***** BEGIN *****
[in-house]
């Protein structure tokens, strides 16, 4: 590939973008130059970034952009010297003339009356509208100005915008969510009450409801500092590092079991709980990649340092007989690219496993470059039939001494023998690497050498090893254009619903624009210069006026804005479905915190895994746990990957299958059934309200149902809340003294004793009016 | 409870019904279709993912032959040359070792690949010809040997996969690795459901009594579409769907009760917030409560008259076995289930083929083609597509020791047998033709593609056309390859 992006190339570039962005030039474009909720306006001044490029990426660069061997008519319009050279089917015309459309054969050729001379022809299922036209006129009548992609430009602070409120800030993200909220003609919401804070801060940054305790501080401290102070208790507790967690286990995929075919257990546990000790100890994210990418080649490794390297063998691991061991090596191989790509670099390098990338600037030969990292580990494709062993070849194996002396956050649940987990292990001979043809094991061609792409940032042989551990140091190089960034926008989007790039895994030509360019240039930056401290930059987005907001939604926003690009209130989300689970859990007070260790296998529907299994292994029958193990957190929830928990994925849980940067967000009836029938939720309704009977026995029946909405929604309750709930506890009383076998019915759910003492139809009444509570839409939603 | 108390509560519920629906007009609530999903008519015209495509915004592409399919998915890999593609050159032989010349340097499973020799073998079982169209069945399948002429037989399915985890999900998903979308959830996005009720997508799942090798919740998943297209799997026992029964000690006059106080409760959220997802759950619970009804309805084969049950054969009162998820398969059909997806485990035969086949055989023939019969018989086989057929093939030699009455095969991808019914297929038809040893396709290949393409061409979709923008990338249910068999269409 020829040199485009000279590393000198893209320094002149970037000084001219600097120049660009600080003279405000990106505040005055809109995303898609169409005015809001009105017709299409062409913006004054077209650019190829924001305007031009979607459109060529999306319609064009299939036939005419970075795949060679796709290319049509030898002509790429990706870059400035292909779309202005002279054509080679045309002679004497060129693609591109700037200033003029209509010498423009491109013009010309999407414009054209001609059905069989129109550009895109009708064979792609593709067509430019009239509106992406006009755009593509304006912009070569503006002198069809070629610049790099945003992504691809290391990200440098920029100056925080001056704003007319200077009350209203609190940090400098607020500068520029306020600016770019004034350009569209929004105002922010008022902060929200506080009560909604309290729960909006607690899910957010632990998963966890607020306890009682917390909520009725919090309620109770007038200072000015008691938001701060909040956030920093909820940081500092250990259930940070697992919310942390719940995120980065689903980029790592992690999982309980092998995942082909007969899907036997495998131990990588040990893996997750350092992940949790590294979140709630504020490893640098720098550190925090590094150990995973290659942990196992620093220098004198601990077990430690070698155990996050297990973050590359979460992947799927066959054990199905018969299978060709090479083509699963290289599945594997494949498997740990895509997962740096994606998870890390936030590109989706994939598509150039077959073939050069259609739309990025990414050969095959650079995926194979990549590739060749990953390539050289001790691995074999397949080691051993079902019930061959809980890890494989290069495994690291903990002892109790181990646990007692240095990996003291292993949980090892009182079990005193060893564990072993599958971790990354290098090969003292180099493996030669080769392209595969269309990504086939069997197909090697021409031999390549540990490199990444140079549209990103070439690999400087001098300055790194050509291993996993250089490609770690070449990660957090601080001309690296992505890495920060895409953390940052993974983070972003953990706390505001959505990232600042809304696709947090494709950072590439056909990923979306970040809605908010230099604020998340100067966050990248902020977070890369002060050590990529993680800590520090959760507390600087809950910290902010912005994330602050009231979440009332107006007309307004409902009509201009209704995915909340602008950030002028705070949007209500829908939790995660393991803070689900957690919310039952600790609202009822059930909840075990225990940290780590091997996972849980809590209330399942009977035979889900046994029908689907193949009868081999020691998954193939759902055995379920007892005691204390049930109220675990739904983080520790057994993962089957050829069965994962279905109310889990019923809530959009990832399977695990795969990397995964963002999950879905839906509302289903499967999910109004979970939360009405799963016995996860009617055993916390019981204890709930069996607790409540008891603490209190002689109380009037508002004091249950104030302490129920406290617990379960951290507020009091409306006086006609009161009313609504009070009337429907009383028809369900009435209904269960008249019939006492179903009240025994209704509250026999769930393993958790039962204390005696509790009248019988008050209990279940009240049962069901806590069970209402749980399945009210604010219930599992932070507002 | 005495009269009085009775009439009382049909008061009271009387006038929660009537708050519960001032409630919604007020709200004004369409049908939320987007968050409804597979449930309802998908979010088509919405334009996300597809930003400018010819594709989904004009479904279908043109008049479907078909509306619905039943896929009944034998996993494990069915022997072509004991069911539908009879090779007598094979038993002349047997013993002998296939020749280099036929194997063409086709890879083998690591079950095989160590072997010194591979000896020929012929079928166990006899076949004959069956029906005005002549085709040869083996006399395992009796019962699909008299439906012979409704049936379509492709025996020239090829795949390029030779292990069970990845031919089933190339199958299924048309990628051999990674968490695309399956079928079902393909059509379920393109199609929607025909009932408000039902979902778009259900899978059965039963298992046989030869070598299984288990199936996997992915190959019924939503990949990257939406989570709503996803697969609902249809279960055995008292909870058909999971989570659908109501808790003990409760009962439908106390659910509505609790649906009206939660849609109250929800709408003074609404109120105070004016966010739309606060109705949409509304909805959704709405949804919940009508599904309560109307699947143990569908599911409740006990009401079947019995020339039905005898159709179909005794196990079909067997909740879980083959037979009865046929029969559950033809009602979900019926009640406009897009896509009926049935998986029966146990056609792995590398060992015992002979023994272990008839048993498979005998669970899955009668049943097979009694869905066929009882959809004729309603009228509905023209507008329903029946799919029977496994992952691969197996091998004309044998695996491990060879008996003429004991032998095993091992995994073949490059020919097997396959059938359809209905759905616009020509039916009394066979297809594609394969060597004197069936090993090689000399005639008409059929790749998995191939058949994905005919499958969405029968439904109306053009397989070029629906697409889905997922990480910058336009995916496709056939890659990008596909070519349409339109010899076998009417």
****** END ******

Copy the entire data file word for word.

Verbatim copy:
[in-house]
């Protein structure tokens, strides 16, 4: 590939973008130059970034952009010297003339009356509208100005915008969510009450409801500092590092079991709980990649340092007989690219496993470059039939001494023998690497050498090893254009619903624009210069006026804005479905915190895994746990990957299958059934309200149902809340003294004793009016 | 409870019904279709993912032959040359070792690949010809040997996969690795459901009594579409769907009760917030409560008259076995289930083929083609597509020791047998033709593609056309390859 992006190339570039962005030039474009909720306006001044490029990426660069061997008519319009050279089917015309459309054969050729001379022809299922036209006129009548992609430009602070409120800030993200909220003609919401804070801060940054305790501080401290102070208790507790967690286990995929075919257990546990000790100890994210990418080649490794390297063998691991061991090596191989790509670099390098990338600037030969990292580990494709062993070849194996002396956050649940987990292990001979043809094991061609792409940032042989551990140091190089960034926008989007790039895994030509360019240039930056401290930059987005907001939604926003690009209130989300689970859990007070260790296998529907299994292994029958193990957190929830928990994925849980940067967000009836029938939720309704009977026995029946909405929604309750709930506890009383076998019915759910003492139809009444509570839409939603 | 108390509560519920629906007009609530999903008519015209495509915004592409399919998915890999593609050159032989010349340097499973020799073998079982169209069945399948002429037989399915985890999900998903979308959830996005009720997508799942090798919740998943297209799997026992029964000690006059106080409760959220997802759950619970009804309805084969049950054969009162998820398969059909997806485990035969086949055989023939019969018989086989057929093939030699009455095969991808019914297929038809040893396709290949393409061409979709923008990338249910068999269409 020829040199485009000279590393000198893209320094002149970037000084001219600097120049660009600080003279405000990106505040005055809109995303898609169409005015809001009105017709299409062409913006004054077209650019190829924001305007031009979607459109060529999306319609064009299939036939005419970075795949060679796709290319049509030898002509790429990706870059400035292909779309202005002279054509080679045309002679004497060129693609591109700037200033003029209509010498423009491109013009010309999407414009054209001609059905069989129109550009895109009708064979792609593709067509430019009239509106992406006009755009593509304006912009070569503006002198069809070629610049790099945003992504691809290391990200440098920029100056925080001056704003007319200077009350209203609190940090400098607020500068520029306020600016770019004034350009569209929004105002922010008022902060929200506080009560909604309290729960909006607690899910957010632990998963966890607020306890009682917390909520009725919090309620109770007038200072000015008691938001701060909040956030920093909820940081500092250990259930940070697992919310942390719940995120980065689903980029790592992690999982309980092998995942082909007969899907036997495998131990990588040990893996997750350092992940949790590294979140709630504020490893640098720098550190925090590094150990995973290659942990196992620093220098004198601990077990430690070698155990996050297990973050590359979460992947799927066959054990199905018969299978060709090479083509699963290289599945594997494949498997740990895509997962740096994606998870890390936030590109989706994939598509150039077959073939050069259609739309990025990414050969095959650079995926194979990549590739060749990953390539050289001790691995074999397949080691051993079902019930061959809980890890494989290069495994690291903990002892109790181990646990007692240095990996003291292993949980090892009182079990005193060893564990072993599958971790990354290098090969003292180099493996030669080769392209595969269309990504086939069997197909090697021409031999390549540990490199990444140079549209990103070439690999400087001098300055790194050509291993996993250089490609770690070449990660957090601080001309690296992505890495920060895409953390940052993974983070972003953990706390505001959505990232600042809304696709947090494709950072590439056909990923979306970040809605908010230099604020998340100067966050990248902020977070890369002060050590990529993680800590520090959760507390600087809950910290902010912005994330602050009231979440009332107006007309307004409902009509201009209704995915909340602008950030002028705070949007209500829908939790995660393991803070689900957690919310039952600790609202009822059930909840075990225990940290780590091997996972849980809590209330399942009977035979889900046994029908689907193949009868081999020691998954193939759902055995379920007892005691204390049930109220675990739904983080520790057994993962089957050829069965994962279905109310889990019923809530959009990832399977695990795969990397995964963002999950879905839906509302289903499967999910109004979970939360009405799963016995996860009617055993916390019981204890709930069996607790409540008891603490209190002689109380009037508002004091249950104030302490129920406290617990379960951290507020009091409306006086006609009161009313609504009070009337429907009383028809369900009435209904269960008249019939006492179903009240025994209704509250026999769930393993958790039962204390005696509790009248019988008050209990279940009240049962069901806590069970209402749980399945009210604010219930599992932070507002 | 005495009269009085009775009439009382049909008061009271009387006038929660009537708050519960001032409630919604007020709200004004369409049908939320987007968050409804597979449930309802998908979010088509919405334009996300597809930003400018010819594709989904004009479904279908043109008049479907078909509306619905039943896929009944034998996993494990069915022997072509004991069911539908009879090779007598094979038993002349047997013993002998296939020749280099036929194997063409086709890879083998690591079950095989160590072997010194591979000896020929012929079928166990006899076949004959069956029906005005002549085709040869083996006399395992009796019962699909008299439906012979409704049936379509492709025996020239090829795949390029030779292990069970990845031919089933190339199958299924048309990628051999990674968490695309399956079928079902393909059509379920393109199609929607025909009932408000039902979902778009259900899978059965039963298992046989030869070598299984288990199936996997992915190959019924939503990949990257939406989570709503996803697969609902249809279960055995008292909870058909999971989570659908109501808790003990409760009962439908106390659910509505609790649906009206939660849609109250929800709408003074609404109120105070004016966010739309606060109705949409509304909805959704709405949804919940009508599904309560109307699947143990569908599911409740006990009401079947019995020339039905005898159709179909005794196990079909067997909740879980083959037979009865046929029969559950033809009602979900019926009640406009897009896509009926049935998986029966146990056609792995590398060992015992002979023994272990008839048993498979005998669970899955009668049943097979009694869905066929009882959809004729309603009228509905023209507008329903029946799919029977496994992952691969197996091998004309044998695996491990060879008996003429004991032998095993091992995994073949490059020919097997396959059938359809209905759905616009020509039916009394066979297809594609394969060597004197069936090993090689000399005639008409059929790749998995191939058949994905005919499958969405029968439904109306053009397989070029629906697409889905997922990480910058336009995916496709056939890659990008596909070519349409339109010899076998009417």